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Last Updated: Wednesday, 31 January 2007, 12:55 GMT
Rape victim breaks her silence
A woman has spoken of her regret after the man accused of raping her was convicted on a lesser charge of assault, as a report says not enough is being done to secure rape convictions.

Silhouette of woman with head in hands
Only 5% of reported rape cases result in convictions

Susan, not her real name, said her case ended in a plea bargain after "the most horrendous" 18 months and she felt let down by all of the authorities involved.

Her attacker was found guilty of common assault which meant he was not registered as a sex offender.

She told Radio 4's Today programme she was attacked six years ago after an office party by someone she knew.

She went first to her GP who told her to take her own blood and urine samples to the hospital because she had missed the last collection.

This meant they were not admissible as evidence as they could have been tampered with.

I think it's one of the biggest regrets of my life
"He's a wonderful family doctor... but he had no idea how to handle this case that I presented to him," she said.

"He also said to me that I must really think very, very carefully if I wanted to report the case because I'd be in for a terrible time if I did."

When Susan approached the police she waited three hours before an officer trained in dealing with rape cases got back in touch with her.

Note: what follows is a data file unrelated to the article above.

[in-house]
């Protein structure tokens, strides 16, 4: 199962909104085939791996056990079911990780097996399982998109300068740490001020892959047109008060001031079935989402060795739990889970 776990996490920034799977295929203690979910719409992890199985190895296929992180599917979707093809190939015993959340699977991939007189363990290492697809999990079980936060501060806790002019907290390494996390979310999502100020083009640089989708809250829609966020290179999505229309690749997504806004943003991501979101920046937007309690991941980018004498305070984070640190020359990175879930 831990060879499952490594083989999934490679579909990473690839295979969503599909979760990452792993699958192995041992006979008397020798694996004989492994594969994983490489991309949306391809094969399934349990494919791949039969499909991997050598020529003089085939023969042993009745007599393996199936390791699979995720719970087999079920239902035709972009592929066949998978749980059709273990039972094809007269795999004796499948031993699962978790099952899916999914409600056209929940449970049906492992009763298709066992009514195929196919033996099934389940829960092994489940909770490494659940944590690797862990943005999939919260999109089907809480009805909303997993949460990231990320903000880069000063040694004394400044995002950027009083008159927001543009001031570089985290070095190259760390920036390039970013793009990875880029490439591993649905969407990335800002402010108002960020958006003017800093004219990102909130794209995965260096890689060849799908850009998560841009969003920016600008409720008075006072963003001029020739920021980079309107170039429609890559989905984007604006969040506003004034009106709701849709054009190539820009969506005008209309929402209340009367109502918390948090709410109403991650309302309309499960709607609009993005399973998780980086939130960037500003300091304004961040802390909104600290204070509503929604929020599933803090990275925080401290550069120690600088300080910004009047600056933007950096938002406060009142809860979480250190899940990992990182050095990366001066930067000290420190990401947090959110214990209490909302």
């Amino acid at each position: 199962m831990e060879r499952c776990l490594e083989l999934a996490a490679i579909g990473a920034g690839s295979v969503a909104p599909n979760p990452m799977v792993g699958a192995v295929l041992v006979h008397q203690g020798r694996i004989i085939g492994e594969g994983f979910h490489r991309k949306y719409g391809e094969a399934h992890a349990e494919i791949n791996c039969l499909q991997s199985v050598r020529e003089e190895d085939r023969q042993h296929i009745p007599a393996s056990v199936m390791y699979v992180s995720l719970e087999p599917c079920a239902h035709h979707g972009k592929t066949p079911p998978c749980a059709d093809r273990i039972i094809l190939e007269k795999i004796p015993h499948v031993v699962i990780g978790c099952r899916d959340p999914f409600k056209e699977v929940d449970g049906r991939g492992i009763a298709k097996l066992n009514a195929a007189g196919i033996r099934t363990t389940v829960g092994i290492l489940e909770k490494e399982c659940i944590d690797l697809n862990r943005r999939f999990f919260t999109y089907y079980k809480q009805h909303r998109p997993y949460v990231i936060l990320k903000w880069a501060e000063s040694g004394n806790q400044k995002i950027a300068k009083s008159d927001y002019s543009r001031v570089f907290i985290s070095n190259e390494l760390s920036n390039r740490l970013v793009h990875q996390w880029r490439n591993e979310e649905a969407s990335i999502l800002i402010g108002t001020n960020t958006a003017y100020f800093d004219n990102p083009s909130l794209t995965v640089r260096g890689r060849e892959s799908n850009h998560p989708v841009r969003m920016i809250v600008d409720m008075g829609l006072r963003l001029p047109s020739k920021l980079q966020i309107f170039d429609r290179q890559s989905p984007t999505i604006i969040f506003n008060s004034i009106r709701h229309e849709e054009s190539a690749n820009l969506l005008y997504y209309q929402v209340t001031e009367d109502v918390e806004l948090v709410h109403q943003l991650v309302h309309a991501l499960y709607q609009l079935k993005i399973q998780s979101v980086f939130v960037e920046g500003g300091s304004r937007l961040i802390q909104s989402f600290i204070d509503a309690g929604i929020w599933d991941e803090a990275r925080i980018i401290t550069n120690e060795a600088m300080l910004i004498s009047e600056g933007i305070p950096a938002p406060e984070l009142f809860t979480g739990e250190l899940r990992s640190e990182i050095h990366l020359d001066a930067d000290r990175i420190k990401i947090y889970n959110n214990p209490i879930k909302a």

Lesser charge

She said her first visit to the police station lasted nine hours and was "very much a case of tea and sympathy" when what she wanted was "somebody who's going to go out there and nail the person".

The police station did not have a medical examination room so she had to be escorted to her local hospital with two uniformed officers.

"I immediately bumped into one of the mothers from the playground which was pretty distressing, I didn't know what to say to her."

Every single stakeholder played a poor part in giving me the most horrendous 18 months of my life
Her case was subsequently passed to the Metropolitan Police and after 18 months finally came to court.

Her only contact with the prosecution lawyer was five minutes before the case began.

"I felt really ill equipped to deal with the sort of decisions I was being asked to make.

"The perpetrator decided to plea bargain with me. He decided to go guilty for a lesser charge... I had no idea what the implications were of that lesser charge."

She was allowed five minutes with a barrister who said she should accept the guilty plea as her attacker was more likely to be cleared if the case went to crown court.

She admitted: "I think it's one of the biggest regrets of my life.

"I hadn't seen the forensic medical examiner's report so I didn't know what medical evidence there was.

"Having seen that now I think I had a really good chance in court. He's not on the sex offenders register, because of the lesser charge, so he's out there still."

Her attacker was convicted of common assault.

Reflecting on her treatment, Susan said she felt it was very poorly handled.

"Every single stakeholder played a poor part in giving me the most horrendous 18 months of my life," she said.

"There needs to be some sort of continuity of care and guidelines for people to follow."



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